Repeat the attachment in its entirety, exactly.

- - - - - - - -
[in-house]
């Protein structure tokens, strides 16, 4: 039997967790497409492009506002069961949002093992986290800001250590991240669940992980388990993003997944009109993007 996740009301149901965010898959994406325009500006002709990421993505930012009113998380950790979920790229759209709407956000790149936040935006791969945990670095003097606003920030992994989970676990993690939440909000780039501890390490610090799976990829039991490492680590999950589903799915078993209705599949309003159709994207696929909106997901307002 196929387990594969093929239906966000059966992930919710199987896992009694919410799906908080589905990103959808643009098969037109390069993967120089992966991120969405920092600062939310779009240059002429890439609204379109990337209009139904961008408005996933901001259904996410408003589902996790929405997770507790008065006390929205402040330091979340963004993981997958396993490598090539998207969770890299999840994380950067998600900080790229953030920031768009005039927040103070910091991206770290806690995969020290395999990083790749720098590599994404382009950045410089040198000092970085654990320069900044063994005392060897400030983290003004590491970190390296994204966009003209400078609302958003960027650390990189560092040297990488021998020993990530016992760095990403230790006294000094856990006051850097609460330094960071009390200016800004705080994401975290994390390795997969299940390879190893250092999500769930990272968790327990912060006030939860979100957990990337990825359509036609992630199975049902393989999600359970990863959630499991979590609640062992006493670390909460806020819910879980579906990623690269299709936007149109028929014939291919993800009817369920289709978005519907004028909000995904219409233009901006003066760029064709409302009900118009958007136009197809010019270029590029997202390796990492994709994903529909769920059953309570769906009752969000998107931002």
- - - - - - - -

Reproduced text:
[in-house]
């Protein structure tokens, strides 16, 4: 039997967790497409492009506002069961949002093992986290800001250590991240669940992980388990993003997944009109993007 996740009301149901965010898959994406325009500006002709990421993505930012009113998380950790979920790229759209709407956000790149936040935006791969945990670095003097606003920030992994989970676990993690939440909000780039501890390490610090799976990829039991490492680590999950589903799915078993209705599949309003159709994207696929909106997901307002 196929387990594969093929239906966000059966992930919710199987896992009694919410799906908080589905990103959808643009098969037109390069993967120089992966991120969405920092600062939310779009240059002429890439609204379109990337209009139904961008408005996933901001259904996410408003589902996790929405997770507790008065006390929205402040330091979340963004993981997958396993490598090539998207969770890299999840994380950067998600900080790229953030920031768009005039927040103070910091991206770290806690995969020290395999990083790749720098590599994404382009950045410089040198000092970085654990320069900044063994005392060897400030983290003004590491970190390296994204966009003209400078609302958003960027650390990189560092040297990488021998020993990530016992760095990403230790006294000094856990006051850097609460330094960071009390200016800004705080994401975290994390390795997969299940390879190893250092999500769930990272968790327990912060006030939860979100957990990337990825359509036609992630199975049902393989999600359970990863959630499991979590609640062992006493670390909460806020819910879980579906990623690269299709936007149109028929014939291919993800009817369920289709978005519907004028909000995904219409233009901006003066760029064709409302009900118009958007136009197809010019270029590029997202390796990492994709994903529909769920059953309570769906009752969000998107931002």